Rookie A’s catcher Sean Murphy played in just 20 games in 2019. and when he is out of the lineup nowadays, his presence is missed.
The 25-year-old from Peekskill, N.Y. is known for his maturity but most importantly his ability to really know his pitchers and do his homework. He is constantly thanked and appreciated by veterans and young players alike on the mound.
Murphy made his MLB debut in 2019 before starting behind the plate for the 2020 season opener. In 43 games this season, Murphy is tied for third among qualified AL catchers in fielding percentage and is fourth in runners caught stealing with six. At the plate, Murphy is batting .233 in 140 plate appearances, with 7 HR, 14 RBI and 27 hits.
Individual stats, though, don’t capture all of the contributions a catcher can make to a team. The A’s have a 3.77 team ERA, fifth-lowest in the majors and while the pitchers get much all the credit, attention is also deserved for those who are calling the games and helping pitchers get their best possible outings. Obviously pitchers need to hit their spots, but trust in their catcher plays a huge part.
Murphy said he would rather catch a shutout in every game than hit a home run everyday, and that shows how much of a team player he is:
“My favorite part of baseball is being on the same page as the pitcher and kinda cruising through a game. I love when that happens. It is a satisfying feeling when you know that your reports are right and the pitcher is executing and you are on the same page.”
A’s pitching coach Scott Emerson has been very vocal about what Murphy has been able to do in his short times in the bigs. When he and Murphy talk about each pitcher, he said he doesn’t really need to teach him or tell him too much:
“Murphy behind the plate has been outstanding for us and to touch on Murph’s baseball intelligence … he is off the charts as well. I actually let him kinda start and run the meetings and he gets out notes and he is well prepared, well studied. I have him start and run the meeting, I think that is important. I have to trust the catcher on the important stuff because he is putting the finger down and suggestions down but of course during innings, part of my love of the game is to also dissect what the other team is trying to do.”
All season, just about every pitcher whether they are starters, relievers, veterans, rookies, even former catcher and A’s skipper Bob Melvin, all are impressed with the young stud’s abilities.
Chris Bassitt, with the third-best ERA in the American League at 2.29. gave all credit to his catcher Friday night, explaining the trust he has in such a young catcher:
“I think his homework that he does every single game is top of the line. I feel really good physically and think it is kinda the perfect storm. Today I felt great and when I have all my pitches working, Murphy can kinda toy with hitters the way that he is doing.”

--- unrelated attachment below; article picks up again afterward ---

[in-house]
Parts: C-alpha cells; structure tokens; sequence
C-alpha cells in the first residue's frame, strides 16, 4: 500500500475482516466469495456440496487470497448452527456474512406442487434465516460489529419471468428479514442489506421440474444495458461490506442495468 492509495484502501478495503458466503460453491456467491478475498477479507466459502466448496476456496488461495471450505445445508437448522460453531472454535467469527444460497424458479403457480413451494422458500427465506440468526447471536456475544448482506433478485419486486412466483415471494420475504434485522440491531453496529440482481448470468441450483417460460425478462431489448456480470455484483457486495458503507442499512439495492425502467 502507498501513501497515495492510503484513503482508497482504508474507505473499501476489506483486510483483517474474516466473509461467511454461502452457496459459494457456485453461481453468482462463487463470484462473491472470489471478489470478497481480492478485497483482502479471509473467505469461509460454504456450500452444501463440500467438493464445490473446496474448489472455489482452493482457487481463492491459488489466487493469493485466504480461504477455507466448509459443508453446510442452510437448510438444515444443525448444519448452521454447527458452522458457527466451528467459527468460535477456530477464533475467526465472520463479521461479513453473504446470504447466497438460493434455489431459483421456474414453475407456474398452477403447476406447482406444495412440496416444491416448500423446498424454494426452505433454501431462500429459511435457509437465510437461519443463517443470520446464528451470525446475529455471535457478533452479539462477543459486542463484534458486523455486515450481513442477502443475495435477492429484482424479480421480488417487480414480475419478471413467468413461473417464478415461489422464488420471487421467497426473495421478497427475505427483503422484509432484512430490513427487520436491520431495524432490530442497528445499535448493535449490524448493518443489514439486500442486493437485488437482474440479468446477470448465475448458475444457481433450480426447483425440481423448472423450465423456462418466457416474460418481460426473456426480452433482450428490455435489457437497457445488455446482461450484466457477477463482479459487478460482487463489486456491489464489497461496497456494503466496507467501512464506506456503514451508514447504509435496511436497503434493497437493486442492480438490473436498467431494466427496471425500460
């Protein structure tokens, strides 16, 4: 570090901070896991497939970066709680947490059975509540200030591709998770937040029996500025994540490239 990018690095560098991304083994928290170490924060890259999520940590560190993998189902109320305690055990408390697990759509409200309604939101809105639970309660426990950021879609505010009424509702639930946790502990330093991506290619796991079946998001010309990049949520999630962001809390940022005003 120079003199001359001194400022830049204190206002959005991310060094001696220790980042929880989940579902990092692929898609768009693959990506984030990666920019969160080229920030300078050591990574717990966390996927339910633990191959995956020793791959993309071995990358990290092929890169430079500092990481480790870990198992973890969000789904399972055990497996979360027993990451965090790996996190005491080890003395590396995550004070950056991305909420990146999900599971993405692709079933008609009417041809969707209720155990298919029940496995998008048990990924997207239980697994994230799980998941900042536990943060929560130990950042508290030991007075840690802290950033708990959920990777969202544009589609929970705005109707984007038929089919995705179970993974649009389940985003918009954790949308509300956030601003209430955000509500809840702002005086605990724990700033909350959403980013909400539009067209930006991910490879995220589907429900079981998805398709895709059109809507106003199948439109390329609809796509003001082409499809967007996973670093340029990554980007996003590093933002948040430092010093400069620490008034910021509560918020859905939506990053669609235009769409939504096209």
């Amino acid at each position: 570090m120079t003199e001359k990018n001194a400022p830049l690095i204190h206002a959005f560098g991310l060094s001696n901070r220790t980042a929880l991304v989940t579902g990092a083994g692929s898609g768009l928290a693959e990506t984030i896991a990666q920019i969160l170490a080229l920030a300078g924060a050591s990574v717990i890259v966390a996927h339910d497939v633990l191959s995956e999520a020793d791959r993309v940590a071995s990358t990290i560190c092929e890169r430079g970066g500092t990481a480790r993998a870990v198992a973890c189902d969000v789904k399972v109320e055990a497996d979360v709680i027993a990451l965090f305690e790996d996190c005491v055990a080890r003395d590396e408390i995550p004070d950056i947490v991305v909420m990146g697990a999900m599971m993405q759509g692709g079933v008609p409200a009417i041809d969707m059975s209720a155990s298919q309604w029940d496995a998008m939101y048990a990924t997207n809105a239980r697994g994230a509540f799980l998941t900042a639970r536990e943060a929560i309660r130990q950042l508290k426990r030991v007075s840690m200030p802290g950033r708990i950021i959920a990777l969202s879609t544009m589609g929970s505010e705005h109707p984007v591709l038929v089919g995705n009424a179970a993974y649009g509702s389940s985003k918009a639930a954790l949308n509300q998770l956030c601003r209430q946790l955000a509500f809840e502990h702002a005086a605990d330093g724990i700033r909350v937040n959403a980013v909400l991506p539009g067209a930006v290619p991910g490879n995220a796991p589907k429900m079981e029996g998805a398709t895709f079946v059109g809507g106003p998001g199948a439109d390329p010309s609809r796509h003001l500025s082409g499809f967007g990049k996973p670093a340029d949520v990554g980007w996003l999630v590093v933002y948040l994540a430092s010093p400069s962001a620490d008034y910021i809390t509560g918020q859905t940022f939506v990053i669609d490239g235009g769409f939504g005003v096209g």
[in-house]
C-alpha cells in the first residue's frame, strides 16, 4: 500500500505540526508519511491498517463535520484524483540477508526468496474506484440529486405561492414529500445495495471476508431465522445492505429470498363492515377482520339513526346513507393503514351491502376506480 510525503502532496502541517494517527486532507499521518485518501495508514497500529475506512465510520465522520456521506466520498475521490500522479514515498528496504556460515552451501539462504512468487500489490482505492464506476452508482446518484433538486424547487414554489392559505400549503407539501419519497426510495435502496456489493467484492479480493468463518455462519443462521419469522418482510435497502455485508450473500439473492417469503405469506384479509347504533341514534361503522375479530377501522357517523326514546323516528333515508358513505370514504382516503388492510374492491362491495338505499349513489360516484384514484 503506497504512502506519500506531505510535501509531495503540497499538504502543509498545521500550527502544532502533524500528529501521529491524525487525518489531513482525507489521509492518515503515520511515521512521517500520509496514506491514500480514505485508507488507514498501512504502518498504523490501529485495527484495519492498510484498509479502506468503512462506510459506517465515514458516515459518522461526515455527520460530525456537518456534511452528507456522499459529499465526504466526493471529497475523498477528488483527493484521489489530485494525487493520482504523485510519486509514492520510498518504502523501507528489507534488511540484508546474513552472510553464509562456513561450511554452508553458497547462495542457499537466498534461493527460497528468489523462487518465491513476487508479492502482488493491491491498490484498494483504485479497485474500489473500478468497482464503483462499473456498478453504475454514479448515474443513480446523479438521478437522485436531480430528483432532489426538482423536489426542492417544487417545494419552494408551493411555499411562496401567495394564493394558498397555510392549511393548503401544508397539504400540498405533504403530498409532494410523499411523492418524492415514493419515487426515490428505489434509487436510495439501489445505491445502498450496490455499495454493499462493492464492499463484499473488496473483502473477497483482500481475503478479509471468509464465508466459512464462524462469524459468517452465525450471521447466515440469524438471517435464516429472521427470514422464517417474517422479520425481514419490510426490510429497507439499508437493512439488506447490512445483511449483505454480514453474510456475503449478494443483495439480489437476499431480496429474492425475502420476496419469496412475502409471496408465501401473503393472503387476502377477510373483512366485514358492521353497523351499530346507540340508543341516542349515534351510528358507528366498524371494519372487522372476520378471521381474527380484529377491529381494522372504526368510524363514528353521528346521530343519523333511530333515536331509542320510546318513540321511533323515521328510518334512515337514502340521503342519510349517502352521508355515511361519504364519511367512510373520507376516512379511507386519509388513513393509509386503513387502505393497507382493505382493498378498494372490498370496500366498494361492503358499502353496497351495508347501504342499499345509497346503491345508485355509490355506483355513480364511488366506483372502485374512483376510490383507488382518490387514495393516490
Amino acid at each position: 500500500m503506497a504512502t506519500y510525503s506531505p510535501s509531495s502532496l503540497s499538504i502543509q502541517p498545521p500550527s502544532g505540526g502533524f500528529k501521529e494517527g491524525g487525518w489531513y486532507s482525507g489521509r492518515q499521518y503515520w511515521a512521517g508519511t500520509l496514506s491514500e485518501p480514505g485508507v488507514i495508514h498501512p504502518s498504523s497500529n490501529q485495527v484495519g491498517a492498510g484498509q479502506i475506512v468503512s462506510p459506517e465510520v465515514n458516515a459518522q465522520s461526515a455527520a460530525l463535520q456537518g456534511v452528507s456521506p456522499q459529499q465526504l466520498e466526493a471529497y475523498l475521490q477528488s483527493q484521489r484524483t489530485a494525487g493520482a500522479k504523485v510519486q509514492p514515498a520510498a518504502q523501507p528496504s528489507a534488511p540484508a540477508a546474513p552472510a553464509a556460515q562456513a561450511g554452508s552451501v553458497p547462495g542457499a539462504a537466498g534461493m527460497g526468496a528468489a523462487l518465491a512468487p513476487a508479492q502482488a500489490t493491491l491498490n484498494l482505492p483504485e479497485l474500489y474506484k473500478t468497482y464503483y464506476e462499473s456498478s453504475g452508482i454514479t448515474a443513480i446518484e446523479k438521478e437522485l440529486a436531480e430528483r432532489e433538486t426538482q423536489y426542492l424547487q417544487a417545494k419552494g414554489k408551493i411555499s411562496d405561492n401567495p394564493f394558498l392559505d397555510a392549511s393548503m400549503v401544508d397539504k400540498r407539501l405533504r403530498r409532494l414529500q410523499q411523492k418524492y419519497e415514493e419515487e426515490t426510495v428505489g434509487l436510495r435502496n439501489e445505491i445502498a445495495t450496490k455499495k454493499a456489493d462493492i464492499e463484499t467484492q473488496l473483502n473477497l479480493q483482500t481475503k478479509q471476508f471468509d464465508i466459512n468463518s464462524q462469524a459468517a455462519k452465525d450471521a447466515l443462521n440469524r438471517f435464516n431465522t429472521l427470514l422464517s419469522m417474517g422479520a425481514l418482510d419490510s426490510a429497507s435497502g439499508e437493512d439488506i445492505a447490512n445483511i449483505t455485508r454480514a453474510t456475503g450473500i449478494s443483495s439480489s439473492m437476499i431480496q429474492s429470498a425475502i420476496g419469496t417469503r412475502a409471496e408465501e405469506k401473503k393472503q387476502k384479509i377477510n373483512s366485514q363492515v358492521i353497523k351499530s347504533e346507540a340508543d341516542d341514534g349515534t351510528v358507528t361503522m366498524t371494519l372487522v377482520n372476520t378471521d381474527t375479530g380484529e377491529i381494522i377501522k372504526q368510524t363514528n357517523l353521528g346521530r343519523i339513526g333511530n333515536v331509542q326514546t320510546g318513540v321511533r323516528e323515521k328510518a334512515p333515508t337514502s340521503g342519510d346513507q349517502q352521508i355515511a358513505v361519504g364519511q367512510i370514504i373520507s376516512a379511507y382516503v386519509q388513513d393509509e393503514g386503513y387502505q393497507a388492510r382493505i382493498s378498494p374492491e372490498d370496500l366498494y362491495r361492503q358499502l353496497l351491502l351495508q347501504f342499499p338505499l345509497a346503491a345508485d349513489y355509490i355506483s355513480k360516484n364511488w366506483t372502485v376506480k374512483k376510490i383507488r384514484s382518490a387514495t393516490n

Bassitt has been preaching that Murphy has every right to override him whenever the catcher feels necessary. In Friday’s 3-1 win against the Mariners, Bassitt was on the mound and shook his head about two or three times before finally coming set for the pitch. When asked later about the sequence, Bassitt explained what was going on with the signs:
“He called for a sinker in and I shook it off. He said sinker in again and right then and there, I said alright here we go. His maturity and his pitch calling is top in the big leagues. I mean, that is what happened. I shook him off sinker in and he threw down sinker in again and I said alright, I know for a fact this is the best pitch to throw and obviously I got the last out and yeah, that is on Murph.”
Emerson obviously charts the games and makes suggestions but explained that when he meets with the pitcher and catcher, they form a plan and they have a plan A, plan B, and plan C. If plan A isn’t working, they go to plan B, and if the opposing team picks up on plan B they have plan C.
Wright State University draftee Murphy helps put together the game plan with Emerson and the two figure out what works best for their pitchers. Success comes from Emerson’s knowledge of the game and Murphy’s ability to do his homework. Emerson said:
“I want guys doing their own homework sometimes. … I’m not pitching. I’m just putting the game plan together to do what I think is best for the pitchers but they might have another game plan and they might be feeling a certain way, so going out and getting outside information is fine with me as long as when we collaborate and we get it going, it works.”
At the plate, Murphy draws walks and hits homers (7, all solo) which are two things that look wonderful for an A’s resume. He is tied for third in the Majors for rookie walks, with 23 walks this season in 37 starts.
Oakland is 25-12 when Murphy starts this season. His teammates don’t look at him like a rookie, sometimes they even forget.
Murphy may not have been here for long but he has quickly earned the right to stay. Jesús Luzardo may be the name that comes to mind when thinking about stellar A’s rookies, but Murphy doesn’t seem to get enough credit for the hard work and success that has come this season.